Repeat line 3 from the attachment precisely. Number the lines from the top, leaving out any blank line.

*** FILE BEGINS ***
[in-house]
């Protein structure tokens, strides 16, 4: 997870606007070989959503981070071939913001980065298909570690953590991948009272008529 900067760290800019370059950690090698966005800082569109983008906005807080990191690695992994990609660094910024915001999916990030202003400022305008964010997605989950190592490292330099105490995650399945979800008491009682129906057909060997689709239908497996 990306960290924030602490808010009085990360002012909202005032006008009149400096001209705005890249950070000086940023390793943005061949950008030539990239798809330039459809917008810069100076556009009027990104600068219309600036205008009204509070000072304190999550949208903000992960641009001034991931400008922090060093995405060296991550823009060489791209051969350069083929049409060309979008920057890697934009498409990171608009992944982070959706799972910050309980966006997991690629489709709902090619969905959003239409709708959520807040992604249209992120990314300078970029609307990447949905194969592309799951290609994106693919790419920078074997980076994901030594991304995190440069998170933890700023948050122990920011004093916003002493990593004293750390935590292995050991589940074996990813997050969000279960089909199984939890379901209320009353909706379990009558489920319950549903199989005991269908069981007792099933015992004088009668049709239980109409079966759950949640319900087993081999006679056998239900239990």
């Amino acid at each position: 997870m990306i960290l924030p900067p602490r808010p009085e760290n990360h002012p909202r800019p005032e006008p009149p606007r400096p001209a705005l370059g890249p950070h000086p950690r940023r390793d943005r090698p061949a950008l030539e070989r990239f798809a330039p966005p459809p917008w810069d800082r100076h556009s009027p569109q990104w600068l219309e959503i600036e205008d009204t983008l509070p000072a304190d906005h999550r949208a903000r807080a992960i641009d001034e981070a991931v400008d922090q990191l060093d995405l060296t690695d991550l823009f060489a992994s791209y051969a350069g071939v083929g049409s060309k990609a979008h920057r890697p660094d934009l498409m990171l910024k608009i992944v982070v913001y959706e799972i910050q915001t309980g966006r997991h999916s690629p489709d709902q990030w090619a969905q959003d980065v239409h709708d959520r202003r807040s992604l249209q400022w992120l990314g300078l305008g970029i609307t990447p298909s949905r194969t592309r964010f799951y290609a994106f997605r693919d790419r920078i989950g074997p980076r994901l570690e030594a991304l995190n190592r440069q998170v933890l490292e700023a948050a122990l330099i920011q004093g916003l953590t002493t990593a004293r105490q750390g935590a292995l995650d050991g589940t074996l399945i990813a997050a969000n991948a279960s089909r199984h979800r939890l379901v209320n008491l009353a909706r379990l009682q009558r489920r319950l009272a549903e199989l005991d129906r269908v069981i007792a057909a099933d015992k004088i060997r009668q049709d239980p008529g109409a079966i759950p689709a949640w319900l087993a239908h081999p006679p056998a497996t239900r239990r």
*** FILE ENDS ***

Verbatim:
């Amino acid at each position: 997870m990306i960290l924030p900067p602490r808010p009085e760290n990360h002012p909202r800019p005032e006008p009149p606007r400096p001209a705005l370059g890249p950070h000086p950690r940023r390793d943005r090698p061949a950008l030539e070989r990239f798809a330039p966005p459809p917008w810069d800082r100076h556009s009027p569109q990104w600068l219309e959503i600036e205008d009204t983008l509070p000072a304190d906005h999550r949208a903000r807080a992960i641009d001034e981070a991931v400008d922090q990191l060093d995405l060296t690695d991550l823009f060489a992994s791209y051969a350069g071939v083929g049409s060309k990609a979008h920057r890697p660094d934009l498409m990171l910024k608009i992944v982070v913001y959706e799972i910050q915001t309980g966006r997991h999916s690629p489709d709902q990030w090619a969905q959003d980065v239409h709708d959520r202003r807040s992604l249209q400022w992120l990314g300078l305008g970029i609307t990447p298909s949905r194969t592309r964010f799951y290609a994106f997605r693919d790419r920078i989950g074997p980076r994901l570690e030594a991304l995190n190592r440069q998170v933890l490292e700023a948050a122990l330099i920011q004093g916003l953590t002493t990593a004293r105490q750390g935590a292995l995650d050991g589940t074996l399945i990813a997050a969000n991948a279960s089909r199984h979800r939890l379901v209320n008491l009353a909706r379990l009682q009558r489920r319950l009272a549903e199989l005991d129906r269908v069981i007792a057909a099933d015992k004088i060997r009668q049709d239980p008529g109409a079966i759950p689709a949640w319900l087993a239908h081999p006679p056998a497996t239900r239990r």